KEARNEY — Despite lingering concerns about COVID-19, theater buffs are in luck. They may be able to see shows at the University of Nebraska at Kearney this fall.
UNK Theatre’s first show, “Nightfall with Edgar Allen Poe,” will be performed Oct. 7-11.
“We look at a lot of what the guidelines are, coming from the university. At this point, we have not been told that we can’t,” said Darin Himmerich, UNK theater director and professor.
The second play, “Silent Sky,” originally was scheduled and casted for this spring. Due to the pandemic, UNK Theatre has moved that performance to Nov. 18-22.
The student-directed play, “Life is a Dream,” will be performed Feb. 24-28. Their final production will be the musical “Pippin,” which is set for April 21-25.
This schedule is subject to change as health conditions change in the community.
“Our Plan B is that if we cannot do shows in the first semester, we would do ‘Silent Sky’ in February, and we would move the student show, ‘Life is a Dream,’ to the last spot,” Himmerich said. “We would not do ‘Pippin’ because it’s so large, and ‘Edgar Allan Poe’ would either be completely canceled, or we’re thinking it could be a special project.”
To make these performances possible, UNK Theatre is prioritizing safety.
Masks will be required for audience members, along with social distancing and limited seating. Himmerich said there are no set protocols for actors yet, but UNK Theatre is expecting a “mixture of distancing.” This involves rehearsing scenes separately with actors and combining them in the end.
The rehearsal process will depend on the cast’s preferences.
“If there’s even one person who would feel uncomfortable, we would all wear masks,” Himmerich said. “We do want everyone to feel comfortable, and we will probably come up with our own protocols show by show, and make sure it happens that way.”
Classes modified, too
Like the performances, theater classes also will change significantly this fall.
Classes will be based on university guidelines with masks and students dispersed in classrooms. Himmerich said a few classes could involve students alternating between going to class in person and learning via Zoom.
Some courses may be postponed until the next school year.
“We’re looking at individual classes in an individual way, and saying, ‘What does this class need for it to be safe, and yet for it to teach what it needs to teach?’” Himmerich said. “Our shows are labs, and that’s where our students really learn. Until you actually do it, you don’t really do it.”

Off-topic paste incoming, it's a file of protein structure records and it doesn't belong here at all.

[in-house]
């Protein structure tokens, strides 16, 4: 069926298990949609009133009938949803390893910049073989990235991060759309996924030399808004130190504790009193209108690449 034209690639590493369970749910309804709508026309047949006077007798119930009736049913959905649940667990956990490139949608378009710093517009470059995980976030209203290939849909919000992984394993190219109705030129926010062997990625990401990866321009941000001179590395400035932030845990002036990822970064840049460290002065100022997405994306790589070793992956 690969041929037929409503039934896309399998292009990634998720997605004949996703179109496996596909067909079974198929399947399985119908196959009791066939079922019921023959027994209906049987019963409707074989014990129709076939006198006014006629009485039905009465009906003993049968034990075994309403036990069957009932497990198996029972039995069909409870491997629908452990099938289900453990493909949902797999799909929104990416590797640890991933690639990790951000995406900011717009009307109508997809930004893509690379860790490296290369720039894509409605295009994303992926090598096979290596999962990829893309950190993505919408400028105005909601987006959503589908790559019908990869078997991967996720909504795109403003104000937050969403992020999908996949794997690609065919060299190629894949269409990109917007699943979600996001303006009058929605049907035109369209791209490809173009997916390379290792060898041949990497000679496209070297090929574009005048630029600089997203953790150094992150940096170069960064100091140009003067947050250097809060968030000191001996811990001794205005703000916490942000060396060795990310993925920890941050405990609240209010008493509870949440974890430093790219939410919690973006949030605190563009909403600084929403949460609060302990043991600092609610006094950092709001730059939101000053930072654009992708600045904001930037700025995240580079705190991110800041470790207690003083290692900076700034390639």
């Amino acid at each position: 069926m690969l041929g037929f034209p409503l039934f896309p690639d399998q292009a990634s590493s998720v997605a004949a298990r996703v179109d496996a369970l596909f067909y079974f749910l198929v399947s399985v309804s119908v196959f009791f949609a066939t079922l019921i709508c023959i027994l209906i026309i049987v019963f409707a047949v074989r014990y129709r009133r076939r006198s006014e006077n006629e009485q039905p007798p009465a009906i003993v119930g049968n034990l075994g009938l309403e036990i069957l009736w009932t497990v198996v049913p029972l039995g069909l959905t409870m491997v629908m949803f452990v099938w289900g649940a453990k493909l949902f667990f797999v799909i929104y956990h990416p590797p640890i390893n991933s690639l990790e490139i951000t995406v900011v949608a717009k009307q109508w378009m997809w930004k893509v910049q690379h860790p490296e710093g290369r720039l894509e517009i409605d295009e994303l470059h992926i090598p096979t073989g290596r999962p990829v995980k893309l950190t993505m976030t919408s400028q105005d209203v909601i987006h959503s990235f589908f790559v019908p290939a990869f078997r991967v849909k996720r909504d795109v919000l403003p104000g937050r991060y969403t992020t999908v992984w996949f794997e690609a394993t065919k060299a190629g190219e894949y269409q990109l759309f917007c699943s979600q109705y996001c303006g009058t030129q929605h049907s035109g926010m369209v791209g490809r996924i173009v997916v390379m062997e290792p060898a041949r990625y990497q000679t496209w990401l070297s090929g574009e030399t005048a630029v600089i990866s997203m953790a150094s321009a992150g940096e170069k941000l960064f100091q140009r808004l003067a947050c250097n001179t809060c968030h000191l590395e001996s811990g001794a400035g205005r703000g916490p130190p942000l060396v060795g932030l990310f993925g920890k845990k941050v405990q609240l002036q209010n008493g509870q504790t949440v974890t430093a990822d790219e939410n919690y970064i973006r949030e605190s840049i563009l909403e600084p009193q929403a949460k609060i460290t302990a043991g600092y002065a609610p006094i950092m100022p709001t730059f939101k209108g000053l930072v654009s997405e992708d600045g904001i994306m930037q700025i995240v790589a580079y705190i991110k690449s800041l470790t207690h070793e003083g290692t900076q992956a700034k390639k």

Music and band
Alongside theater, the music programs will be modified as well.
“For the music side of things, like with everything, it’s so fluid,” said Paul Twigg, the UNK interim chair of music, theater and dance. “At UNK, obviously, we have an outreach part to music, but our biggest thing is the education of students.”
Twigg said most performances will consist of smaller instrumental ensembles with the capacity limit being 25 percent in the Recital Hall. Livestreaming is being considered for larger group performances. Distancing, Zoom and recordings will be utilized for individual lessons.
The marching band will rehearse outdoors with distanced formations and perhaps under a pavilion if the weather gets bad.
For choirs, the likelihood of performing is not promising.
“Our guidance from national organizations is that things like large singing groups are the most dangerous,” Twigg said. “There’s probably not a high likelihood that we’ll be able to have a full chorus together all on stage singing at once because they’re not going to be able to sing in a mask, and singing is the worst for the transmission of aerosols.”
The dance program is also in limbo. Noelle Bohaty, the UNK dance program director and professor, said performances will have limited seating. They might be presented through livestreaming. Class sizes will be reduced with dancers following UNK recommendations for distancing and masks.
Solo and duet work will be given priority compared to group work. Certain dancing styles also will be avoided this fall.
To adapt to these changes, Bohaty is exploring innovative ways to teach with technology.
“There would be a video feed from the classroom I am teaching in to the other two classrooms with the students. Then they’d be able to ask questions,” Bohaty said. “I would get a video feed from them as well. We’d be socially distanced, but still have the idea of a community of a classroom.”
The program also is modifying its dance performance, which is scheduled for March 4-6. “We’re looking at how to integrate technology into the performance, possibly looking at things like isolation and unity or how to be in the same space together,” Bohaty said.